Lord, give victory to the king!
Answer us when we call!
Psalm 20:9 (NRSVCE)
I grew up a fan of the Minnesota Vikings and watched them every Sunday on television. It wasn’t until I was an adult with children of my own that I went to a game myself. I’ll never forget being in the nosebleed section at the top of the Metrodome when the Vikings scored. The entire crowd stood and sang the Vikings’ fight song.
What?! I had no idea they had a fight song. The television always cuts to a commercial after someone scores or else the commentators are providing their thoughts on the touchdown and showing replays in slow motion. I never realized that in the back ground a stadium full of Viking fans were singing.
Fight songs are a part of sports, though we don’t give them much thought. When Wendy and I watch Liverpool in the Premier League play, the fans are singing almost non-stop through the entire match. They have different songs about different players. When Wendy and I were choosing which Premier League team we were going to cheer for (yes, we thoroughly weighed our options), we found out that before each game the Anfield stadium crowd sings You’ll Never Walk Alone by Gerry and the Pacemakers. Watching it on YouTube sealed the deal for us.
Music and the struggle for victory go hand-in-hand. Music brings unity and camaraderie to the masses. Music sung by a crowd stirs emotion and channels energy. It can lift spirits. It can encourage a team to dig deeper and motivate them to strive harder knowing there are tens of thousands behind them and cheering them on. They know it because they hear the singing.
Today’s psalm is basically an ancient fight song that David penned for his people to sing for him. It’s basically two verses with a one line chorus in between them. In the first verse, the people bless the king and ask that God would bless, support, and fight for David. The chorus asks God to give the king a spiritual blank check and grant all his requests. The second verse is an anthem of faith that God will assure the defeat of David’s enemies and ends praising God (not David) for the victory.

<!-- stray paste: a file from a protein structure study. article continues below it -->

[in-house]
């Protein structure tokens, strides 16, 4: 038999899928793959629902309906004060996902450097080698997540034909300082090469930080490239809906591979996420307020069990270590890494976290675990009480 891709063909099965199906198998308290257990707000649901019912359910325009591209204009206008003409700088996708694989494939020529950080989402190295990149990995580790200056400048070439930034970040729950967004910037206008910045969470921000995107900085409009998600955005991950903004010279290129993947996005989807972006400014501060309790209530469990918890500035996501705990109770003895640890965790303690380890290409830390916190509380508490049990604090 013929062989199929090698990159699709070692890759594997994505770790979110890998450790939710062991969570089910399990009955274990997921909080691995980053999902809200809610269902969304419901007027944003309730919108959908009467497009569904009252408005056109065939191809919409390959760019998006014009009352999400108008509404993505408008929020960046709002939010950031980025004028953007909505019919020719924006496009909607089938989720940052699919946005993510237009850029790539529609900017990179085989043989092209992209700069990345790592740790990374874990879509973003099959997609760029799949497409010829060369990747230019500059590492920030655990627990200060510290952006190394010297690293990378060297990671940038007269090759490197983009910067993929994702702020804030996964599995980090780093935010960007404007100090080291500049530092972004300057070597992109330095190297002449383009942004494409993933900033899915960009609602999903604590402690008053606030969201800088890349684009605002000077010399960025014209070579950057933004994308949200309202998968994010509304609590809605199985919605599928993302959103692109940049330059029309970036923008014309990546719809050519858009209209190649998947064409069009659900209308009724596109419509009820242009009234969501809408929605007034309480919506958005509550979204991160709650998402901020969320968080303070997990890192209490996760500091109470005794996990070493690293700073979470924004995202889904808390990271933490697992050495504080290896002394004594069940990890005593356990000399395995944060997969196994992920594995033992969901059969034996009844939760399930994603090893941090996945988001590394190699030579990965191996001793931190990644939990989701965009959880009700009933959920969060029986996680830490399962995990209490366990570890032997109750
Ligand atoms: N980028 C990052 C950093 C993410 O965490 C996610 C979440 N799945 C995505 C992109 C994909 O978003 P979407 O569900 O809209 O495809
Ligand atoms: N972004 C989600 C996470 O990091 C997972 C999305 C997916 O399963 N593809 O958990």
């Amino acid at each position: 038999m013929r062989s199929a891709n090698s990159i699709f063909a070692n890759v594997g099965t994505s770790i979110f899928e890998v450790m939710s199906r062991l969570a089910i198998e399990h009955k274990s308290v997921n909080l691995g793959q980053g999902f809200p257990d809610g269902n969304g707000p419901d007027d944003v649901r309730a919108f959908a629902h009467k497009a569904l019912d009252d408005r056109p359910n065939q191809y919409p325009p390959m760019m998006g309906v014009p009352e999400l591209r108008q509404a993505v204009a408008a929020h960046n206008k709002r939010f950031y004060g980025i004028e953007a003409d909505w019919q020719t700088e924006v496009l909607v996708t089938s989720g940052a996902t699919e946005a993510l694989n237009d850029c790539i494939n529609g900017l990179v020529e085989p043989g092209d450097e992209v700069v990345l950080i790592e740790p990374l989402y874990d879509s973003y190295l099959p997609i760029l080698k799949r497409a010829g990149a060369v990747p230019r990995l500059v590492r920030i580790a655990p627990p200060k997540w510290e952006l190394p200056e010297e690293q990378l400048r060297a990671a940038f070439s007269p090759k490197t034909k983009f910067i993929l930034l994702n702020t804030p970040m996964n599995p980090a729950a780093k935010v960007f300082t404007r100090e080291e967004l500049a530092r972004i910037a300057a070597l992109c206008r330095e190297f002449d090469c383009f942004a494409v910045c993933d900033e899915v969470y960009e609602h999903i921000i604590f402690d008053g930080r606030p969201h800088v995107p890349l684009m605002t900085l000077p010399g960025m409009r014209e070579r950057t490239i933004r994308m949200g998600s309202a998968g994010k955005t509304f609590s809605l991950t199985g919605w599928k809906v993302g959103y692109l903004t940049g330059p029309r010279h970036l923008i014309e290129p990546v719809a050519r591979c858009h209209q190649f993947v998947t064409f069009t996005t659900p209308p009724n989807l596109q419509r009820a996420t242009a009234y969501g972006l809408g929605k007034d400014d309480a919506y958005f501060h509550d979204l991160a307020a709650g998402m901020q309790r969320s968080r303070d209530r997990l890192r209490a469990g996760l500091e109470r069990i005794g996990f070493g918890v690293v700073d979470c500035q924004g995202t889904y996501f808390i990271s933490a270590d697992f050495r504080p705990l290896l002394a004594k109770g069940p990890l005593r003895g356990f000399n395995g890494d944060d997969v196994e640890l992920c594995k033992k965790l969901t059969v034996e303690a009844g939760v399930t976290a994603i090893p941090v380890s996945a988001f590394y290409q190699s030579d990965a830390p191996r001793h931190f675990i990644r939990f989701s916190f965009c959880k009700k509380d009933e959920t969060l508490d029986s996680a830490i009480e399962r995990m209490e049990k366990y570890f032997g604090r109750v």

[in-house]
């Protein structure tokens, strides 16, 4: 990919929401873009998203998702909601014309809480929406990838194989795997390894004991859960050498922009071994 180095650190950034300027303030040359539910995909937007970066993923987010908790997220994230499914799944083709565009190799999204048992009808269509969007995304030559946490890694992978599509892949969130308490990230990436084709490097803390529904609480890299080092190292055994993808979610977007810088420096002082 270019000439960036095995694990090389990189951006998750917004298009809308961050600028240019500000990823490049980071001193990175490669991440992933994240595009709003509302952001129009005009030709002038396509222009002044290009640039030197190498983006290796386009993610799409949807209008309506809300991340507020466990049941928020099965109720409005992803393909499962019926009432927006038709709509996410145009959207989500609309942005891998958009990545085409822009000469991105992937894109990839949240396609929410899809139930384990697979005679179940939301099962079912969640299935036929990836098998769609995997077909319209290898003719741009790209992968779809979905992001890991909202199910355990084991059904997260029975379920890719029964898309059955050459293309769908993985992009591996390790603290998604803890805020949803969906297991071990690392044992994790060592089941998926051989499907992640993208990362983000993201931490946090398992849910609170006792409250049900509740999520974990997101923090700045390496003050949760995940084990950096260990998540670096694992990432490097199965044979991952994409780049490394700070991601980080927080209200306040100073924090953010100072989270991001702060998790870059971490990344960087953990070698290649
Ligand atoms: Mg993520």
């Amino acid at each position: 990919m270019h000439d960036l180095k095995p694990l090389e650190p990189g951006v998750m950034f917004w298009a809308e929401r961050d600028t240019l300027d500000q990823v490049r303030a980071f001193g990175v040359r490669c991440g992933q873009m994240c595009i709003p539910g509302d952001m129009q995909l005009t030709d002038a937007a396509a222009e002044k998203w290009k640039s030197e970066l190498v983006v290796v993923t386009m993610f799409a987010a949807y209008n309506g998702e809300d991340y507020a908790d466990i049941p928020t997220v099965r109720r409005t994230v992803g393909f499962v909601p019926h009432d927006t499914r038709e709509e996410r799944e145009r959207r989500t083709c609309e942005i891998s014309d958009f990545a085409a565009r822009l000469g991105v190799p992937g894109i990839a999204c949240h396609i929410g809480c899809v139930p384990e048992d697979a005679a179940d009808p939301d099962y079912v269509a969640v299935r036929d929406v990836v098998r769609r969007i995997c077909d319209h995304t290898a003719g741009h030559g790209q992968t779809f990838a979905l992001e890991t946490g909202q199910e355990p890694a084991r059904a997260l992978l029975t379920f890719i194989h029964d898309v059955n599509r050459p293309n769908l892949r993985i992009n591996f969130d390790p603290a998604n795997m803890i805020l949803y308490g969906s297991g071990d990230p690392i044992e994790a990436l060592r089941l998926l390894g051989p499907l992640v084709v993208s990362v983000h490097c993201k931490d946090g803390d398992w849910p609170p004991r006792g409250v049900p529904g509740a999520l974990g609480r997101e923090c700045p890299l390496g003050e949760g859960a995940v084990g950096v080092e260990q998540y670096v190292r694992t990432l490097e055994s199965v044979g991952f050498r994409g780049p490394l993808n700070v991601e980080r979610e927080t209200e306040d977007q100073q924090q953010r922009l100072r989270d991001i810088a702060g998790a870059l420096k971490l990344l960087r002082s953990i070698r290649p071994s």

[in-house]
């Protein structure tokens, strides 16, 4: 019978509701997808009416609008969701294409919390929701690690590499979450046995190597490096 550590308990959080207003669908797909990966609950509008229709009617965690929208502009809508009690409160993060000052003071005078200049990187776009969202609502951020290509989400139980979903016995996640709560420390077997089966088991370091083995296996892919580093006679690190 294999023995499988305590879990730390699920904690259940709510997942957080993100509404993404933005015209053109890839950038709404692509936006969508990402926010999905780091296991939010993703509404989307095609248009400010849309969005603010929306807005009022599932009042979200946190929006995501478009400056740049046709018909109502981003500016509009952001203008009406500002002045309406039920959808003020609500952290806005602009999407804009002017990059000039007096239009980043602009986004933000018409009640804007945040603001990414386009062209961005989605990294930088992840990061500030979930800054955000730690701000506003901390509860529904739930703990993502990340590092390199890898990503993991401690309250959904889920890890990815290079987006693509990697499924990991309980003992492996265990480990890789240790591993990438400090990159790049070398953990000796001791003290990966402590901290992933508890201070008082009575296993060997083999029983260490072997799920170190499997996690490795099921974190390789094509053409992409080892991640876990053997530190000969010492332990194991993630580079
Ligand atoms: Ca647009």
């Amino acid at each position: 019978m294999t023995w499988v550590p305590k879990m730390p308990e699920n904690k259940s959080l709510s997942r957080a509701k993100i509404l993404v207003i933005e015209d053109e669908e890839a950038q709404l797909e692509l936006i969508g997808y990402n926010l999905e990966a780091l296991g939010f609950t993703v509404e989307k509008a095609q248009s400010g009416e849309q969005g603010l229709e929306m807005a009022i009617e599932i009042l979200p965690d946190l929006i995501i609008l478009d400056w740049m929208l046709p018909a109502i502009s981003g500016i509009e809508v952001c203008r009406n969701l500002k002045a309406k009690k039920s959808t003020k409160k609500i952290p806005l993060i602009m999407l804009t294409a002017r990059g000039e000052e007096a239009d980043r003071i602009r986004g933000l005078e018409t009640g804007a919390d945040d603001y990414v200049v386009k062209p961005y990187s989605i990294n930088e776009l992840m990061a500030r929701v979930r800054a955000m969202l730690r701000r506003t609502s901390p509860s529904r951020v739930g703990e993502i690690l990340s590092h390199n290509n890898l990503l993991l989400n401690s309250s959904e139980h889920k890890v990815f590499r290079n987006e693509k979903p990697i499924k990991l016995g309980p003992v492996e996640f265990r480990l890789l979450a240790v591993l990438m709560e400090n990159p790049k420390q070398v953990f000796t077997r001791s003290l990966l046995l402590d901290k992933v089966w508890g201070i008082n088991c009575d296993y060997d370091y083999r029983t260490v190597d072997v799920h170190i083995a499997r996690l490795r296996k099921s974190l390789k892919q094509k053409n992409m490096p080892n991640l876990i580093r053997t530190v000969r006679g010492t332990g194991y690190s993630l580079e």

Back in Psalm 18, David wrote an epic song giving praise to God for all of his victories. It’s written in the first person, from David’s point-of-view. In contrast, today’s song is clearly intended to be sung by the people, the masses, the entire nation. In that way, it is an ancient version of a national anthem.
In the quiet, as I meditate on it this morning, I’m struck that David wanted to ensure that when his people sang about his victories, they ascribed the victory to God. King David had to have remembered when twenty-some years earlier he defeated Goliath, and the women all danced sang:
“Saul has slain his thousands,
and David his tens of thousands.”
1 Samuel 18:7
It was that song that began to turn King Saul against David and wreak havoc on his life for years. Now that he’s king, Psalm 20 stands as a testament to the fact that David wanted to use his authority to ensure any fight song sung by his people for him would be a prayer for God’s blessing and would ascribe praise for the victory to God and not him.
An interesting side note. While we don’t know what the song would have sounded like, it must have been catchy. Archaeologists uncovered a papyrus fragment (Papyrus Amherst 63) that contains Psalm 20 virtually word-for-word but ascribes the prayer and praise to the Egyptian god Horus. Same song. Different team. It’s still common for high schools to steal a famous fight song tune and use it for their own.
As the wise sage of Ecclesiastes wrote: “There’s nothing new under the sun.”
Start of a new work week. I’m cheering you on. Hope it’s a good one.